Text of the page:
MRR Movie Review: West of Memphis
on 2013-01-11 16:34
Movie Review: "West of Memphis"
-- Rating: R (For disturbing violent content and some language)
Length: 147 minutes
Release Date: January 21, 2012
Directed by: Amy Berg
If "West of Memphis" could be summarized in a few words, it could be described as an examination of a crusade to find justice for three teenagers accused and convicted of murdering three children eighteen years ago. However, this documentary, which is directed by Amy Berg, is much more than that. It is produced by Peter Jackson and Damien Echols, who was one of the men convicted of the murders.
The documentary sheds more light on the injustice meted out on the trio, but it focuses on Echols, who appears as himself in the film. Echols appears to be the most articulate member of the trio, and he is also the only one sentenced to death. His codefendants, Jessie Misskelley, Jr., and Jason Baldwin, both appearing as themselves in the documentary, were given life sentences for the 1993 murders in West Memphis, Arkansas.
This is not the first documentary about the case. Numerous films, articles, and even books have been written about it. A good example is "Paradise Lost," a trilogy of movies that details the events that occurred. Thus, it was a bit surprising that "West of Memphis" gained such a huge audience when it was released. In fact, many people were pleasantly surprised that the inmates were released during the production of the documentary.
"West of Memphis" clearly shows that justice is still selective in this country, despite some huge successes in the American judicial system. It is clear that without the unwavering support and hard work of a few select people, the inmates would still be in prison. Fran Walsh and Peter Jackson, who were both involved in creating the "Lord of the Rings" trilogy, supported the trio.. The duo even joined with other celebrities, including Johnny Depp and Henry Rollins, to provide financial support for the three prisoners' defense.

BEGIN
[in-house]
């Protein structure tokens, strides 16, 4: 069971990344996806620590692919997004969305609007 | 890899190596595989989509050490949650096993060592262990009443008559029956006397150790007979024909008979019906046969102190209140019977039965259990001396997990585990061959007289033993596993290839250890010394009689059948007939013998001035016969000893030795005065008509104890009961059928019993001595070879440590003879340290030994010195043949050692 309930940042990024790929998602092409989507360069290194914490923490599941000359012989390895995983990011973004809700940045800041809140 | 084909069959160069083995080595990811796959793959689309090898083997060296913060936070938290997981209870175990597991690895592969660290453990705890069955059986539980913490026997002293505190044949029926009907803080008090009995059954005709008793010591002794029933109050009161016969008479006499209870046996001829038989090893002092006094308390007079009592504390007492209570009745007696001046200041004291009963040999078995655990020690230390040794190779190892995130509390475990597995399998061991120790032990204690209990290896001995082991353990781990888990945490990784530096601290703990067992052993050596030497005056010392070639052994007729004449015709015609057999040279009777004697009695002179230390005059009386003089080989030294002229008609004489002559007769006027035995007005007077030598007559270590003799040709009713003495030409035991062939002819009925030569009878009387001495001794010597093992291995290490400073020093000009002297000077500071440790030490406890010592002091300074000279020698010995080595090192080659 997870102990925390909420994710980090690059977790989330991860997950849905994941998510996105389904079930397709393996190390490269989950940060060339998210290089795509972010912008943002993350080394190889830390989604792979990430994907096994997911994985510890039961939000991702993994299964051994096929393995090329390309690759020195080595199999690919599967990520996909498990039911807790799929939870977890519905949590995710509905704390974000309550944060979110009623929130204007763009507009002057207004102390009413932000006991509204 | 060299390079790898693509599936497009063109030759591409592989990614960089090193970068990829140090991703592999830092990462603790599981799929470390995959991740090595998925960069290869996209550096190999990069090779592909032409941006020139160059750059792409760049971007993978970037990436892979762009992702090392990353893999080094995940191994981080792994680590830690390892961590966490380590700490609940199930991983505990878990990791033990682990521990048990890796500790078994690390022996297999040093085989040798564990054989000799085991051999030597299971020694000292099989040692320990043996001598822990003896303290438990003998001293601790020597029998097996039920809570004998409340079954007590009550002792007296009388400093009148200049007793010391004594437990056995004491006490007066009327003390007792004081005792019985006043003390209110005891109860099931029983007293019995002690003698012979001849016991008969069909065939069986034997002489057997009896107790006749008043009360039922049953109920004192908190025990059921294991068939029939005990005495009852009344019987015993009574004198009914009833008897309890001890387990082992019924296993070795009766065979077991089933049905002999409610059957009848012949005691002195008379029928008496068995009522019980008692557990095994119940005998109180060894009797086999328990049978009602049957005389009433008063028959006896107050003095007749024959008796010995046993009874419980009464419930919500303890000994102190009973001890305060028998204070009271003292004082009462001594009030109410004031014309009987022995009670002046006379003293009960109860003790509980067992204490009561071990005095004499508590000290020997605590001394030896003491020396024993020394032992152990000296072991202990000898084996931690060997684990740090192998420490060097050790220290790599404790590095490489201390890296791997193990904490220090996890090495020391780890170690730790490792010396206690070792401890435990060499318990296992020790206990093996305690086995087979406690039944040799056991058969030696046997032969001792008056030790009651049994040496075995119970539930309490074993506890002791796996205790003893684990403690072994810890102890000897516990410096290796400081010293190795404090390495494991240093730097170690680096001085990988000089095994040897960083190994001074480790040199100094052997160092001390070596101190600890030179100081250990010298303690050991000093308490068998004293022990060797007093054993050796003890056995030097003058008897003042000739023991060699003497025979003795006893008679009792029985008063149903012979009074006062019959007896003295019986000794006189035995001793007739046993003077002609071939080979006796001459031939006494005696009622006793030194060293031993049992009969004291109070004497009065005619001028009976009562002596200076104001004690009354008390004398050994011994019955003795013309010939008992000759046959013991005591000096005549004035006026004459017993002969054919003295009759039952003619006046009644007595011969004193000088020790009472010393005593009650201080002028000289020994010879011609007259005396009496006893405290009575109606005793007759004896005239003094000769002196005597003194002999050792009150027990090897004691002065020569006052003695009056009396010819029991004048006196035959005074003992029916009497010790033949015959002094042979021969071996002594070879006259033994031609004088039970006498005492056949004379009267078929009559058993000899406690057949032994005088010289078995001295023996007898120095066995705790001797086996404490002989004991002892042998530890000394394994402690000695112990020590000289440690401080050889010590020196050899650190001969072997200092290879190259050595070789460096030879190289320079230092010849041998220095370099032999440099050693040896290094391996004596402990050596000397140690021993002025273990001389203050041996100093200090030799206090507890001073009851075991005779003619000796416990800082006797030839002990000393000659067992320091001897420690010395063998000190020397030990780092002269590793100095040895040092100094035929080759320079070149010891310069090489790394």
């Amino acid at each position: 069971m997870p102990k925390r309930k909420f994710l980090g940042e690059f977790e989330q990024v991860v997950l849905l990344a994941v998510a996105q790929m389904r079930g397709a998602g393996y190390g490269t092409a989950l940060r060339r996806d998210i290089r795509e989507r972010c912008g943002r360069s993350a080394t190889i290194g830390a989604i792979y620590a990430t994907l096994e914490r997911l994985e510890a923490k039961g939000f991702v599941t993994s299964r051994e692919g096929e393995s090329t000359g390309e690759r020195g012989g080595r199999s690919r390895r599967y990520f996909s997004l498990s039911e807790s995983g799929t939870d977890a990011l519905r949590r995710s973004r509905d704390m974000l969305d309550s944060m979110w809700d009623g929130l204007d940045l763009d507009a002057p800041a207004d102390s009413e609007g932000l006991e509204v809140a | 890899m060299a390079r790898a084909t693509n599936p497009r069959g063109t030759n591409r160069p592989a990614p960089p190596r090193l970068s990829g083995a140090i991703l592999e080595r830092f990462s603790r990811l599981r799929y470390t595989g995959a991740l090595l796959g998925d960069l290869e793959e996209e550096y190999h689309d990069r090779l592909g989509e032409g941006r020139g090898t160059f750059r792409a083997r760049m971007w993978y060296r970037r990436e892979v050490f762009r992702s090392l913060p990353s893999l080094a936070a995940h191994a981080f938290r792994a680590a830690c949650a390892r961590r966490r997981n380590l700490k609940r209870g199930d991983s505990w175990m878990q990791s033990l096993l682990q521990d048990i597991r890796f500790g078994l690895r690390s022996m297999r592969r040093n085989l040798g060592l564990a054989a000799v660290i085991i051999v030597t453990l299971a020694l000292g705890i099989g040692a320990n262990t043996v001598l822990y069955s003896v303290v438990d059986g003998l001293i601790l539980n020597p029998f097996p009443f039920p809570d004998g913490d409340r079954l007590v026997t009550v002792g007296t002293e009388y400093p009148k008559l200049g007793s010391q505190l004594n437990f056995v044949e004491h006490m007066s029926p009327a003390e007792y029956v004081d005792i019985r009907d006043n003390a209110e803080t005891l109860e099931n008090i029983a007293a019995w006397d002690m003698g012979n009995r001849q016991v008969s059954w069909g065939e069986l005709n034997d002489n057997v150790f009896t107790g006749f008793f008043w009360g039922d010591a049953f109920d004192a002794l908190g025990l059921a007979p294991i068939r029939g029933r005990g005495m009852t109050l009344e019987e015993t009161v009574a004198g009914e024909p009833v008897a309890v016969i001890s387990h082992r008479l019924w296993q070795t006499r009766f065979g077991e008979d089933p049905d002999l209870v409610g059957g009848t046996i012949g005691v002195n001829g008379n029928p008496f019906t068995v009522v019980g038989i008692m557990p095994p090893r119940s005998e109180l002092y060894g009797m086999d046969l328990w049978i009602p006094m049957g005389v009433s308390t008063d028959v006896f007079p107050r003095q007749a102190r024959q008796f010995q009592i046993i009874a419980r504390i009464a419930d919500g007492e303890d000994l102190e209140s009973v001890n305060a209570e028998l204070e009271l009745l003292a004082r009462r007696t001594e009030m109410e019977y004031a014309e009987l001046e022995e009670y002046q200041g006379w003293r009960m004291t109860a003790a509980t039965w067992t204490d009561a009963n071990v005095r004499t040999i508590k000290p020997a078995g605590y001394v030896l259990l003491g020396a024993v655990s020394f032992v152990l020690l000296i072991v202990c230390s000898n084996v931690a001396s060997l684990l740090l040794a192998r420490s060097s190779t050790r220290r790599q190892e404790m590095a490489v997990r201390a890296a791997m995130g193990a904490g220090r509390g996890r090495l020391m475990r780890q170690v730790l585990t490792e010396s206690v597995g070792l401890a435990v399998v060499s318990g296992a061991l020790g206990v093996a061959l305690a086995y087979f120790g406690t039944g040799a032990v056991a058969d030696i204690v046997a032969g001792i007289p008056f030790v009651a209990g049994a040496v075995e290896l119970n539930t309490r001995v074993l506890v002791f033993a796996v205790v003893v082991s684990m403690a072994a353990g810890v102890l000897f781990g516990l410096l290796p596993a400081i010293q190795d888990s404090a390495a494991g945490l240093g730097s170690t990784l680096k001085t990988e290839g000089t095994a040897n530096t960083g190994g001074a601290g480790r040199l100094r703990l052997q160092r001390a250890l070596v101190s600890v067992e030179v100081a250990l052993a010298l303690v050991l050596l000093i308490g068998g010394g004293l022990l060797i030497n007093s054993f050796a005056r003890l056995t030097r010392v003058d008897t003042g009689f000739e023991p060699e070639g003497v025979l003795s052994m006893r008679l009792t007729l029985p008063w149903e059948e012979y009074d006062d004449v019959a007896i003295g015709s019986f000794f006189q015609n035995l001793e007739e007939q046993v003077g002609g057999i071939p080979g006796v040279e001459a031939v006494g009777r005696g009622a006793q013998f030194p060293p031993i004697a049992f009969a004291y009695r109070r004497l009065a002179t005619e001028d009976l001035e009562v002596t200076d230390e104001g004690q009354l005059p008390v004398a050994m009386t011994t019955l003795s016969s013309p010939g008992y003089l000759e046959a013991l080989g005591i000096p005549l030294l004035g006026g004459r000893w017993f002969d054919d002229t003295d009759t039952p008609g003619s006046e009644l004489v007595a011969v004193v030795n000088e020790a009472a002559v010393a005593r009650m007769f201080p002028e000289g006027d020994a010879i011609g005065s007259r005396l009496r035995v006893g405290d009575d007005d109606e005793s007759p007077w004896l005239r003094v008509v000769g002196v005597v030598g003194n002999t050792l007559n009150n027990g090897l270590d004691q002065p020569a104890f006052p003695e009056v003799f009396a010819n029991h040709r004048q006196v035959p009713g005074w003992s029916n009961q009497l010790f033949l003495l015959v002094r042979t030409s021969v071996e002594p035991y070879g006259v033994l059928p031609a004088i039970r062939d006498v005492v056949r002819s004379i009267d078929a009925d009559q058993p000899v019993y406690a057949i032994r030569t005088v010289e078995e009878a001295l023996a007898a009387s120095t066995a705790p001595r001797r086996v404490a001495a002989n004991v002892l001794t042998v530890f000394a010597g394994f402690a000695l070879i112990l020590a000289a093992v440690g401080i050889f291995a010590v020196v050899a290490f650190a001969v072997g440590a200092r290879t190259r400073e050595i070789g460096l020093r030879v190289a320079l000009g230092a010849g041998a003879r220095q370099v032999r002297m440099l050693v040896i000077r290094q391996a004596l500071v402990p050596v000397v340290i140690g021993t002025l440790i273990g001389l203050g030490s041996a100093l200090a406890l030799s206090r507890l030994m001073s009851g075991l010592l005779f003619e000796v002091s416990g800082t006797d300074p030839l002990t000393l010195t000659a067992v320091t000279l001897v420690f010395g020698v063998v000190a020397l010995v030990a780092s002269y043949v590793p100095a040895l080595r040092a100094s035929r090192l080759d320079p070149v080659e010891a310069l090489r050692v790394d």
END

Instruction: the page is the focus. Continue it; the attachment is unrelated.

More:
Echols, Misskelley, and Baldwin were a group of poor, lost teenagers when they were accused of murdering Christopher Byers, Michael Moore, and Steven Branch. The victims' bodies were found abandoned in a creek. The quest for justice was hurried, and the boys were quickly convicted of the murders. The prosecution portrayed the accused as adherents of a satanic sect and maintained they had murdered the children as part of their rituals. This argument was based partly on the fact that the teenagers listened to heavy-metal rock music and dressed in black clothes.
The documentary begins with an overview of materials related to the case that were described in the "Paradise Lost" trilogy. There was an insinuation in the second film of the series that John Byers, the adoptive father of one of the victims, could be one of the killers. Mr. Byers is shown in "West of Memphis" proclaiming the innocence of the trio outside the courtroom in 2011. This is interesting because he is the same person who was shown ranting about the teenagers' guilt and their satanic connections in the earlier films.
"West of Memphis" also includes an audio recording of Mr. Misskelley's interrogation, which clearly shows that the man is mildly retarded. Given his mental condition, it is not surprising that the prosecution easily succeeded in feeding him the answers they wanted him to give. The documentary also revealed that some of the wounds on the victims' bodies were inflicted by animals after their deaths. This information greatly undermines the conviction of the West Memphis trio.
Berg is a talented director, and the filmmaking techniques she employs in "West of Memphis" are stunning. It must have been very difficult to make the documentary, if only because of the large number of players. The filmmaker solved this problem by switching between different time periods. She also uses news footage, interviews, and timelines to tell the story in a systematic and informative way. Berg achieves an emotional push in the documentary by sticking to unsettling materials such as crime scene videos, the content of personal communications, and trial footage. Overall, this is a well-crafted documentary.
Although most people recognize him for his work on "The Lord of the Rings" and "The Hobbit" film trilogies, he has worked on a number of other films including "Bad Taste," "Braindead," and "Heavenly Creatures." Berg is an American filmmaker well known for "Deliver Us from Evil," a documentary about an abusive Irish priest and the sex abuse cases that rocked the Roman Catholic Church.
Rating 3 out of 5